Real Estate Investing Basics

Newbie Investors: Here’s the Truth You NEED to Know About $30k Properties

Expertise: Landlording & Rental Properties, Real Estate Investing Basics, Personal Development, Business Management
32 Articles Written

Which sounds better: three properties that bring in $700 a piece for $33,333 each or a property that costs $100,000 and brings in $1,350? Well, just judging from the numbers, it would be easy to say buy the three properties. Most new investors see the low cost of entry and the high price-to-rent ratio, and they assume this is a good property. But there is more to investing than just the numbers.

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There is this whole subculture in real estate investing that invests in under $30k investment properties. Unfortunately, it most often is new investors who got sucked in by the numbers on paper. They haven't owned the properties long enough to really appreciate what owning $30k properties actually entails.

Let’s analyze certain factors here.

For Advanced Investors Only

If you haven’t owned an investment property before, your first purchase should not be a property under $30K. These are for experienced investors only. I see it too frequently. An out of state investor is told that there is a neighborhood somewhere in the Midwest that has a price-to-rent ratio of greater than 2%. They decide that this is a tremendous opportunity because they just got done reading Rich Dad Poor Dad, so they need to start getting out of the rat race today. They purchase the property more times than not sight unseen and are ready for the checks to start rolling in. Little do they know that they have bought a property in a high crime neighborhood.

Does this story sound familiar? Have you seen this story told countless times on popular real estate forums? If you are going to start investing without any experience, start with something easier. If you are going to do it yourself, start with a property in a B-class neighborhood. The returns won't be as good, but it will allow you to get comfortable with investing. If you are looking for someone else to guide you through the whole process, make sure you do your due diligence and get comfortable with the company selling you the property.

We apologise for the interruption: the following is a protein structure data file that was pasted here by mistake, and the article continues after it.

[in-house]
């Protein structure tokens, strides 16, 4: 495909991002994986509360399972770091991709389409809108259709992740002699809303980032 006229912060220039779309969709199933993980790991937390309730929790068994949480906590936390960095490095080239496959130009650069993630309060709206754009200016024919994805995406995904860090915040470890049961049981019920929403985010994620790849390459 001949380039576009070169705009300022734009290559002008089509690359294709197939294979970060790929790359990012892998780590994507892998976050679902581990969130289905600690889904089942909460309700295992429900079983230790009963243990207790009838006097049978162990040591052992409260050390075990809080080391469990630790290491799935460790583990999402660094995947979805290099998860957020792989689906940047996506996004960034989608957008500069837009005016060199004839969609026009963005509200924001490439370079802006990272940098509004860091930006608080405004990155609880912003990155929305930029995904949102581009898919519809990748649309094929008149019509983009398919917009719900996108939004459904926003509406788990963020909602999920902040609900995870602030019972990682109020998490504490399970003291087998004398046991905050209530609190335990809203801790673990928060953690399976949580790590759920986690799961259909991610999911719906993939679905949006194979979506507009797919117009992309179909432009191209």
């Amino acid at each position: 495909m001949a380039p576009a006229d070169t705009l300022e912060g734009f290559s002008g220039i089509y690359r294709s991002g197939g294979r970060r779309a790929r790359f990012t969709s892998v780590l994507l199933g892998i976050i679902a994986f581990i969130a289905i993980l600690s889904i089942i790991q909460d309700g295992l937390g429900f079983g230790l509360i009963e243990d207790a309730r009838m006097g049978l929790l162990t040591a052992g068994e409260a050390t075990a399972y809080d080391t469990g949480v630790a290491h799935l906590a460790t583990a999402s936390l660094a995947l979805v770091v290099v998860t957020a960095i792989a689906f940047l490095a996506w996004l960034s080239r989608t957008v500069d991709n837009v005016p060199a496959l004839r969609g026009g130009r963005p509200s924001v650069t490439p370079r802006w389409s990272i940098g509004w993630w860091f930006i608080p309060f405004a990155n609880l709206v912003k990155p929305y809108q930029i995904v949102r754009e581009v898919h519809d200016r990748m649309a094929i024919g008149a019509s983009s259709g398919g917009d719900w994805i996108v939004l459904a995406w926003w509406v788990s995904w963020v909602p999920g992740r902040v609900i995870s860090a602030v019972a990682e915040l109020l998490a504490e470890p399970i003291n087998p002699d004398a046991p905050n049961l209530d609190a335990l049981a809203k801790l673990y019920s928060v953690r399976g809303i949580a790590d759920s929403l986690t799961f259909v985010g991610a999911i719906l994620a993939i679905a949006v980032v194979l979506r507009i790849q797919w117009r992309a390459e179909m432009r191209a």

Try to Stay Local

If you are a new or budding investor, try to start your research by looking at the properties locally. You can talk to real estate agents, investors and other experts to understand the market condition. Look for neighborhoods that have a potential of giving you good returns with high rental demand.

Related: Why I Don’t Buy Houses for $30,000 or Apartments in D-Class Areas

If you don't want to get your hands dirty, you can look for the right turnkey investment company that could assist you in finding a good deal. It's easy to meet them because they are in the same city.

If you don’t find any success locally, then you can start looking for properties or turnkey companies in different cities. You will have to make sure that you meet them in person and see the properties before investing in them.

There are many cities out there that can offer properties under $30K, but whether they are worth the price or not is debatable. Some of them won't be able to generate enough income in the form of returns, whereas others will be in shady neighborhoods or require a lot of maintenance. You need to do your calculations properly before making any decision.

Economics of a Property

Property management is a day to day process. It’s not solely about finding the tenant, renting out the property and collecting monthly rents. It is an everyday activity where you have to deal with all the problems faced by the property, tenant or you. It could be a leak in the faucets or getting rid of bad tenants. Any property requires a lot of care, including preventative maintenance, regular inspections, repairs, and improvements. So when you think about this, think about what you are charging.